Growing A Writing Career

Success stories are built on relationships. Does that mean writers shouldn’t pay for reviews, publicity, or conferences?

Foster Rudy
4 min readAug 15, 2019


The creative dance shouldn’t depend solely on your friends’ approval.

First, a few things about me. I’ve been a professional book reviewer since 2009. I review work from independent presses and self published authors. My reviews are absolutely worth $500 a pop. (Though that’s not what I charge.)

In addition to writing reviews, I’ve edited manuscripts for Simon & Schuster as well as many self published and indie authors. I’ve read submission slush. My first book was published by a micro press in 2016. My second is forthcoming from indie powerhouse Interlude Press in November 2019. The books I co-author and ghostwrite have been published by large and small houses, including St. Martins Press and A&G Press. I think it’s fair to say I have some insight on the industry.

Bear in mind that not every author has the privilege, time, network, or desire to be a one-person show. Self publishing produces some incredible, unique work: it can also devour your life.

It is true that there are marketing companies out there that prey on authors who are frustrated by whatever limitations they’re currently facing. However, painting all publishing support services with the same brush is an immature perspective.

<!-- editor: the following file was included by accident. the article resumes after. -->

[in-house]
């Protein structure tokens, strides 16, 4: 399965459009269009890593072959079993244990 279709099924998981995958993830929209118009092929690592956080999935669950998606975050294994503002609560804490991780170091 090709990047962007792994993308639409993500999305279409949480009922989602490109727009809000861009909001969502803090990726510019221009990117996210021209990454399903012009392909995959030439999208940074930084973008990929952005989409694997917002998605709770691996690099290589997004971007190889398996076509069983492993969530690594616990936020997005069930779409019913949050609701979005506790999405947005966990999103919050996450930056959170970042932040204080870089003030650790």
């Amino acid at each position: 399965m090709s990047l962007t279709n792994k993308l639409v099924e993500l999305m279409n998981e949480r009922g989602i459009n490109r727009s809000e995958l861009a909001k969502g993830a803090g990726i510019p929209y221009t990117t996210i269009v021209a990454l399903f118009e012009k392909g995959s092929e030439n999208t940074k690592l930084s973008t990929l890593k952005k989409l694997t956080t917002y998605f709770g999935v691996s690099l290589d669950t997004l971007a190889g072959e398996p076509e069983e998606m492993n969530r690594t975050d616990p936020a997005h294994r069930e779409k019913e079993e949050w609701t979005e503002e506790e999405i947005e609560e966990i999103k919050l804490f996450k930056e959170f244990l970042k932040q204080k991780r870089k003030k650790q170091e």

Publishing is an ecosystem. Authors, publishers, editors, reviewers, publicists, proofreaders, lawyers, distributors, booksellers — it’s huge. Writing off one part of that ecosystem doesn’t mean it stops existing. It means you’re signing up to take that role on, yourself.

What does that mean? Well, in this case, it means you’re willing to leverage every relationship you have in order to get your work reviewed. (For free, I might add.) Rather than hire an impartial reviewer, you capitalize on your friendships and convert friends into free labor.

That may be OK for some authors, but not everyone wants to make their relationships transactional. Codependency is a serious problem in the creative community; feeding into it for your material benefit is exploitative and icky.

Something many self published creators seem to struggle with is the concept of consequences within the publishing ecosystem…



Foster Rudy

Author. Your favorite uncle. New York Times, Washington Post, McSweeney’s, The Rumpus, Catapult. Buy my book: